Far From Any Star: Five Stories About Rogue Worlds

It’s been weeks since you last socialized (in the flesh) with anyone outside your household…or with anyone, if you live alone. Loneliness is tough. But things could be worse: you could be a rogue world, ejected from your home system billions of years ago. You could be a pitiful world formed far from any star. Such worlds are commonplace in our galaxy. They are not quite so common in science fiction. Still, a few of them feature in books that you may have read…

 

Star Well by Alexei Panshin (1968)

The deep-space object around which the eponymous space hotel Star Well was constructed is well below the potato limit. The object is conveniently located in a vast gulf otherwise bereft of significant bodies—a handy place in which to build an oasis in space. A place where one might find hospitality and … other services. For charming remittance man Anthony Villiers, it is a convenient place to await funds, while artfully avoiding questions like “when are you leaving?” and “Can you actually pay your mounting bills?” His reluctance to admit insolvency raises grave suspicions in his hotelier hosts Godwin and Shirabi. What could possibly inspire Villiers to linger in a galactic backwater? Could it be that Villiers is a covert agent who suspects just what the…other services the criminal pair offer might be? Just to be on the safe side, it’s best to kill the young man. But Villiers proves inconsiderately hard to kill.

 

Dying of the Light by George R.R. Martin (1977)

The rogue world Worlorn is transiting the neighborhood of the supergiant star Fat Satan. For a brief time it will be a habitable world. Outworld entrepreneurs seized the opportunity to terraform the surface and market it as an exotic destination. Now Worlorn is on its way back out into the infinite dark; all life on the planet will die. Dirk t’Larien arrives on the doomed world in response to former lover Gwen Delvano’s call. He’s confident that he can handle anything this barbaric outpost of civilization can throw at him. His confidence may be misplaced.

 

Permanence by Karl Schroeder (2002)

The Cycler Compact saw interstellar brown dwarfs and other rogue worlds as an opportunity. If rogue worlds are eight times more common than stars, then the distances between them are half as great. Linked by sublight cyclers, the Compact worlds enjoyed a golden age…until the invention of faster-than-light travel sidelined them. FTL trips have to be launched near a star, which left out the rogue worlds. Formerly well-located, prosperous communities became irrelevant.

Rue Cassels comes from one such deep-space community. She discovers an abandoned sublight ship—an alien ship. Her find is precious beyond compare. Others are willing to kill to possess it.

 

The Logical Life by Hal Clement (1974)

Laird Cunningham, avid explorer of alien worlds, encounters a stygian world in deep interstellar space. Lacking the sunlight that powers ordinary ecosystems, the world should, by rights, be frozen and lifeless. What he finds instead is a sunless world that hosts a rich assortment of lifeforms, including at least one species as smart as humans. Somewhere there must be a source of energy fueling life, but what could it possibly be? Assisted by a native, Laird will try to find out.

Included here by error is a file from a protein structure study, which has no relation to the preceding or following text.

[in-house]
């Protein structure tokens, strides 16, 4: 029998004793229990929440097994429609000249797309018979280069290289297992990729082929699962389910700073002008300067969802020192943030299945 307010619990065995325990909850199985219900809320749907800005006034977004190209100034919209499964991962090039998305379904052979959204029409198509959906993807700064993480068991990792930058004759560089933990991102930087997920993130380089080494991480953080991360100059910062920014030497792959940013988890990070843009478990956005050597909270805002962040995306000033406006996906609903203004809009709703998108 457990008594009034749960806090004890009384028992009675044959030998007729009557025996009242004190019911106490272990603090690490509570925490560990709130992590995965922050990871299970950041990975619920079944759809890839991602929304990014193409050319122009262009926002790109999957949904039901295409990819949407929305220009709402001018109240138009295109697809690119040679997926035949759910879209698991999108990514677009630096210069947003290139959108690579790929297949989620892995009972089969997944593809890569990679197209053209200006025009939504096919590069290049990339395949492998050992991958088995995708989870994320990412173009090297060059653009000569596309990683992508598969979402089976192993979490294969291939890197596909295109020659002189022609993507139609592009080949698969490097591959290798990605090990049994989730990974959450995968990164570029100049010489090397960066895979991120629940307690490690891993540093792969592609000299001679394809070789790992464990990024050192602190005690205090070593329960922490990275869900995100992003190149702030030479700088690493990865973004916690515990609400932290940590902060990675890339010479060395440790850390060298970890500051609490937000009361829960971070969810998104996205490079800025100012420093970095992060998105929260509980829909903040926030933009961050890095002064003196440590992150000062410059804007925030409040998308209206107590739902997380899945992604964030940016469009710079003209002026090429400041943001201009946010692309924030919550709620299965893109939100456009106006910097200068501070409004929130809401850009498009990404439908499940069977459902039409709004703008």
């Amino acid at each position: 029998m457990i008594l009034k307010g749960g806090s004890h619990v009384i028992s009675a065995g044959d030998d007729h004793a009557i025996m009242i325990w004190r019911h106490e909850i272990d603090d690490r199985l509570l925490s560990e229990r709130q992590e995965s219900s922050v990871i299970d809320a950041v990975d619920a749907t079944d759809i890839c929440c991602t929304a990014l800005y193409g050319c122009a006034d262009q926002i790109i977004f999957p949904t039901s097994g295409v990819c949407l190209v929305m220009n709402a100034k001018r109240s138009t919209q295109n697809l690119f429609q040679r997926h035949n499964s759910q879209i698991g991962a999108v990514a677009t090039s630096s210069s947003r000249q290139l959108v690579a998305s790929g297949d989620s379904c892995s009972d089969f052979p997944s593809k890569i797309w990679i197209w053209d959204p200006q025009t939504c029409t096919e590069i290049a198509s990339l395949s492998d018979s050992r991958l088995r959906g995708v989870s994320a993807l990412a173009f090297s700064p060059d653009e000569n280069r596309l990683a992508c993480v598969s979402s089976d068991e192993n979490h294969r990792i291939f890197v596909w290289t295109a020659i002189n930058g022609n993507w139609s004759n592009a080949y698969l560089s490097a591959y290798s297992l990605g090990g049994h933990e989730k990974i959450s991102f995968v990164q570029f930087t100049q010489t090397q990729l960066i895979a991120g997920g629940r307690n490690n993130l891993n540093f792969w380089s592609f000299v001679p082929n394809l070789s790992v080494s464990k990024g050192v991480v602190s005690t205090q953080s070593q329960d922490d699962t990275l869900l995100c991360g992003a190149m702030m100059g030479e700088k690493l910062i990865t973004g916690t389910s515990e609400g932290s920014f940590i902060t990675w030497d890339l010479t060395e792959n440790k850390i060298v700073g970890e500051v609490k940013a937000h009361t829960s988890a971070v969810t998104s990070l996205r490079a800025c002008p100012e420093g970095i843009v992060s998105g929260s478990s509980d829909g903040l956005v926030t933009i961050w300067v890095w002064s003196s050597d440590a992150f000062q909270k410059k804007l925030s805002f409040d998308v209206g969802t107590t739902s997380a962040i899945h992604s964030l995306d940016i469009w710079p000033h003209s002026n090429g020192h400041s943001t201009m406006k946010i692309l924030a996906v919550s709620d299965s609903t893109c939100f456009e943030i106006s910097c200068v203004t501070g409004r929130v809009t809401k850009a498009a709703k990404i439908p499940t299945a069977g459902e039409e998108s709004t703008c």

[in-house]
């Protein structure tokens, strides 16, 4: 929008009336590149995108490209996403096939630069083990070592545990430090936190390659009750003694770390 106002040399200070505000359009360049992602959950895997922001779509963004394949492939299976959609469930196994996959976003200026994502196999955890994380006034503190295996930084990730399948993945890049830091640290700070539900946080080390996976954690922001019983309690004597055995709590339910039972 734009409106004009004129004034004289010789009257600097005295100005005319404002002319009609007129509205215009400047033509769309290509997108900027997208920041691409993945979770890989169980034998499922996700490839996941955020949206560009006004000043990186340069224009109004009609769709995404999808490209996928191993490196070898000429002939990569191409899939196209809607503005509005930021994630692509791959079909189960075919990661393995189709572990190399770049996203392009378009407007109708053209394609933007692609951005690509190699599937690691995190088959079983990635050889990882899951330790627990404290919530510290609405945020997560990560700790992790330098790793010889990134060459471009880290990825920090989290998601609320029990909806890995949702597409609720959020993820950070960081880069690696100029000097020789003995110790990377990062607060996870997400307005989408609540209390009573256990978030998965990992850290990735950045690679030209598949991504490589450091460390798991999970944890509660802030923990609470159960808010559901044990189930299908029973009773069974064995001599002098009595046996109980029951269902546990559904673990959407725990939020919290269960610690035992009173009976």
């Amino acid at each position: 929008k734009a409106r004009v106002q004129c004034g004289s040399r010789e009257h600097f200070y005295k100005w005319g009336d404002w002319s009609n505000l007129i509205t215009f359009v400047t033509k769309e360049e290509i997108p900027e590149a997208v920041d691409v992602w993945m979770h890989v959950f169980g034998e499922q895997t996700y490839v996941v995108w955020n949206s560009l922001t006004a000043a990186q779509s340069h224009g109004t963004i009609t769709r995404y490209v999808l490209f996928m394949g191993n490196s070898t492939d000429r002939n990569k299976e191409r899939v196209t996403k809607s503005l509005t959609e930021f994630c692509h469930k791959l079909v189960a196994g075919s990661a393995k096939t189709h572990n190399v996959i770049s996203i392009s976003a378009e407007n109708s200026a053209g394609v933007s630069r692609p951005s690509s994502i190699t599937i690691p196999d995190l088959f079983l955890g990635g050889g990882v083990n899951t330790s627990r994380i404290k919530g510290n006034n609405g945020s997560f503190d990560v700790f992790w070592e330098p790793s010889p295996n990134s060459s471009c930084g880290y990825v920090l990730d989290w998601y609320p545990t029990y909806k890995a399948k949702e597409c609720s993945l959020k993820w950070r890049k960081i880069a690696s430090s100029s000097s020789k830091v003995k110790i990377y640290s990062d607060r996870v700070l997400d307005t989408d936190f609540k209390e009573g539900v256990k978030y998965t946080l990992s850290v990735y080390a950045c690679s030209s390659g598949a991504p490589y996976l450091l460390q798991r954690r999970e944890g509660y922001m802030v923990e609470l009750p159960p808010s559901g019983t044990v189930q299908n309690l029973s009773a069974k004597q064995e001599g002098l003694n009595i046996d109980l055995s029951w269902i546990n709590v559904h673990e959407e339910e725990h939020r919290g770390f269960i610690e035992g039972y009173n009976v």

“A Pail of Air,” by Fritz Leiber (1951)

Perhaps my favourite rogue world story: Thanks to a chance encounter with a passing dark star, Earth itself has become a rogue planet. Most people died when Earth was torn away from the Sun. The few who survived soon froze to death. The lone exceptions: one young boy, his Pa, his Ma, and his Sis, huddled in the makeshift nest Pa scrabbled together before the Big Jerk. They alone survived Earth’s demise. So why does the young boy think he saw an unfamiliar human face?

It’s clear that under the conditions as stated, it’s just a matter of time before poor judgment or bad luck extinguishes the Nest. Why bother with the daily struggle to survive when a dismal outcome is assured? The narrative answers that:

“Life’s always been a business of working hard and fighting the cold,” Pa was saying. “The earth’s always been a lonely place, millions of miles from the next world. And no matter how long the human race might have lived, the end would have come some night. Those things don’t matter. What matters is that life is good. It has a lovely texture, like some rich cloth or fur, or the petals of flowers—you’ve seen pictures of those, but I can’t describe how they feel—or the fire’s glow. It makes everything else worthwhile. And that’s as true for the last man as the first.”

[…] “So right then and there,” Pa went on, […] “I told myself that I was going on as if we had all eternity ahead of us. I’d have children and teach them all I could. I’d get them to read books. I’d plan for the future, try to enlarge and seal the Nest. I’d do what I could to keep everything beautiful and growing. I’d keep alive my feeling of wonder even at the cold and the dark and the distant stars.”

 

The works I’ve discussed so far are a subset of rogue world stories: stories about naturally occurring rogue worlds. There are other sorts of rogue world. But that’s another essay….

In the words of Wikipedia editor TexasAndroid, prolific book reviewer and perennial Darwin Award nominee James Davis Nicoll is of “questionable notability.” His work has appeared in Publishers Weekly and Romantic Times as well as on his own websites, James Nicoll Reviews and Young People Read Old SFF (where he is assisted by editor Karen Lofstrom and web person Adrienne L. Travis). He is currently a finalist for the 2020 Best Fan Writer Hugo Award and is surprisingly flammable.

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